Giraffes Evolved Long Necks For ‘Sexual Combat’ New Study Suggests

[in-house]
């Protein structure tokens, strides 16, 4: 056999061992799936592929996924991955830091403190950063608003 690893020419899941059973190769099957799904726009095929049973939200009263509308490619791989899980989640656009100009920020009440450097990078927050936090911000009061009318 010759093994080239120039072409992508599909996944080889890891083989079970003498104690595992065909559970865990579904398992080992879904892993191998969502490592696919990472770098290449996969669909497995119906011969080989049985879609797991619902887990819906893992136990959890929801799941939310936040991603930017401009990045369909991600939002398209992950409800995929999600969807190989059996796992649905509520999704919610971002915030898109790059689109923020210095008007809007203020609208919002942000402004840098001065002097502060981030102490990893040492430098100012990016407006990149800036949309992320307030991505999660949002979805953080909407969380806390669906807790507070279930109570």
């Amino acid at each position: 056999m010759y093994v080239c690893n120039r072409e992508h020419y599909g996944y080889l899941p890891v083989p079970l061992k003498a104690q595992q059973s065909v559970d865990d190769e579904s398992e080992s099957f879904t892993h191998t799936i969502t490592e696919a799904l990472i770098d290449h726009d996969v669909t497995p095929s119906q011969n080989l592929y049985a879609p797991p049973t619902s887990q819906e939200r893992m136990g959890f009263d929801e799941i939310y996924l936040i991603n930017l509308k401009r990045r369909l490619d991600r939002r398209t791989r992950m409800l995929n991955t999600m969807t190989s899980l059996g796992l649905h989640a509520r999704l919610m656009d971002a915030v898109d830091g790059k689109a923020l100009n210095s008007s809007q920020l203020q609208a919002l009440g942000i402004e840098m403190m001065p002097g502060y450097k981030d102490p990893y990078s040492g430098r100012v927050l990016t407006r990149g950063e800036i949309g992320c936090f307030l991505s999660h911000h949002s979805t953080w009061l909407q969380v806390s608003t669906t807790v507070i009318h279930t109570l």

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Giraffes bring a whole new meaning to the term “necking”. While we often think that giraffes developed their majestic, long necks to reach the leaves of tall trees, the fossils of a newly-discovered ancient giraffe species suggest a different reason: sexual combat, specifically called necking. These fossils had helmet-like headgear and complex head and neck joints, suggesting a violent head-butting behaviour also seen in other ungulates like deer and sheep. It may just be a coincidence that this contest of sexual dominance also scored them an uncontested food source. Read full article here

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